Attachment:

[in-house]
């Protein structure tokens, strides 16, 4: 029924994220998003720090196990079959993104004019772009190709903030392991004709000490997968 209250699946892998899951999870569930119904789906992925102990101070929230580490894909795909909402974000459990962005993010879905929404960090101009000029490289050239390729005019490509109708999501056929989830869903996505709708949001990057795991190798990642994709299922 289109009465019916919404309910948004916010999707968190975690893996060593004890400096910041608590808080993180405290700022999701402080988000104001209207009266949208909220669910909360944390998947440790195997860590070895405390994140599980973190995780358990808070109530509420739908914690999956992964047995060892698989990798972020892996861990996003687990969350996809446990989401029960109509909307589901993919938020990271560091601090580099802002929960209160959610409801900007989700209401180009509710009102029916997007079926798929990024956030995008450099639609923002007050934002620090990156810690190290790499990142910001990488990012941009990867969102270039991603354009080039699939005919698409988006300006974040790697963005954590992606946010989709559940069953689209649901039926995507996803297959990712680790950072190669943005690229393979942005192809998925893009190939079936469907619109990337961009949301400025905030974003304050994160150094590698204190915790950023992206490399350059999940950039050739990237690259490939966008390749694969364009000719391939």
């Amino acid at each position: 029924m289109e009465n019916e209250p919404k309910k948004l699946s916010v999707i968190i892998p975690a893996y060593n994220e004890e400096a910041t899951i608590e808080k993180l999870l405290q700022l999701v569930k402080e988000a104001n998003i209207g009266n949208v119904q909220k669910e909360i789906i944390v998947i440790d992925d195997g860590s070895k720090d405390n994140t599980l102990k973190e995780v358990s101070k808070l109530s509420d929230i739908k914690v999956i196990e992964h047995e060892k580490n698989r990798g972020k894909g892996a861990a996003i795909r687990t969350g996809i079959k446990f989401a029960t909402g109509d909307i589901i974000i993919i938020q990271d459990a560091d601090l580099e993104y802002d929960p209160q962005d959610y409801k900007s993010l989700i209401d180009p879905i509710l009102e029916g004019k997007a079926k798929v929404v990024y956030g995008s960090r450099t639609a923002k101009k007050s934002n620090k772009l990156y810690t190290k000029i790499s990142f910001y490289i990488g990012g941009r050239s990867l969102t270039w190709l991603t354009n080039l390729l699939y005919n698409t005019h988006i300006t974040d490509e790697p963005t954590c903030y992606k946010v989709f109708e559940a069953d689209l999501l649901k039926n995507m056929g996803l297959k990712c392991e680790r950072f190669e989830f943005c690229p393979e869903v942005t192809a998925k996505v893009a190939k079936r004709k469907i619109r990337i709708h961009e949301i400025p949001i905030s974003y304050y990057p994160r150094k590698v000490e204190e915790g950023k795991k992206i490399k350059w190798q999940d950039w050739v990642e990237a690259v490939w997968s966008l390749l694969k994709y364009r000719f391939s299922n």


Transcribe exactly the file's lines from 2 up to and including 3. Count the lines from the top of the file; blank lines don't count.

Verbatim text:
């Protein structure tokens, strides 16, 4: 029924994220998003720090196990079959993104004019772009190709903030392991004709000490997968 209250699946892998899951999870569930119904789906992925102990101070929230580490894909795909909402974000459990962005993010879905929404960090101009000029490289050239390729005019490509109708999501056929989830869903996505709708949001990057795991190798990642994709299922 289109009465019916919404309910948004916010999707968190975690893996060593004890400096910041608590808080993180405290700022999701402080988000104001209207009266949208909220669910909360944390998947440790195997860590070895405390994140599980973190995780358990808070109530509420739908914690999956992964047995060892698989990798972020892996861990996003687990969350996809446990989401029960109509909307589901993919938020990271560091601090580099802002929960209160959610409801900007989700209401180009509710009102029916997007079926798929990024956030995008450099639609923002007050934002620090990156810690190290790499990142910001990488990012941009990867969102270039991603354009080039699939005919698409988006300006974040790697963005954590992606946010989709559940069953689209649901039926995507996803297959990712680790950072190669943005690229393979942005192809998925893009190939079936469907619109990337961009949301400025905030974003304050994160150094590698204190915790950023992206490399350059999940950039050739990237690259490939966008390749694969364009000719391939």
């Amino acid at each position: 029924m289109e009465n019916e209250p919404k309910k948004l699946s916010v999707i968190i892998p975690a893996y060593n994220e004890e400096a910041t899951i608590e808080k993180l999870l405290q700022l999701v569930k402080e988000a104001n998003i209207g009266n949208v119904q909220k669910e909360i789906i944390v998947i440790d992925d195997g860590s070895k720090d405390n994140t599980l102990k973190e995780v358990s101070k808070l109530s509420d929230i739908k914690v999956i196990e992964h047995e060892k580490n698989r990798g972020k894909g892996a861990a996003i795909r687990t969350g996809i079959k446990f989401a029960t909402g109509d909307i589901i974000i993919i938020q990271d459990a560091d601090l580099e993104y802002d929960p209160q962005d959610y409801k900007s993010l989700i209401d180009p879905i509710l009102e029916g004019k997007a079926k798929v929404v990024y956030g995008s960090r450099t639609a923002k101009k007050s934002n620090k772009l990156y810690t190290k000029i790499s990142f910001y490289i990488g990012g941009r050239s990867l969102t270039w190709l991603t354009n080039l390729l699939y005919n698409t005019h988006i300006t974040d490509e790697p963005t954590c903030y992606k946010v989709f109708e559940a069953d689209l999501l649901k039926n995507m056929g996803l297959k990712c392991e680790r950072f190669e989830f943005c690229p393979e869903v942005t192809a998925k996505v893009a190939k079936r004709k469907i619109r990337i709708h961009e949301i400025p949001i905030s974003y304050y990057p994160r150094k590698v000490e204190e915790g950023k795991k992206i490399k350059w190798q999940d950039w050739v990642e990237a690259v490939w997968s966008l390749l694969k994709y364009r000719f391939s299922n």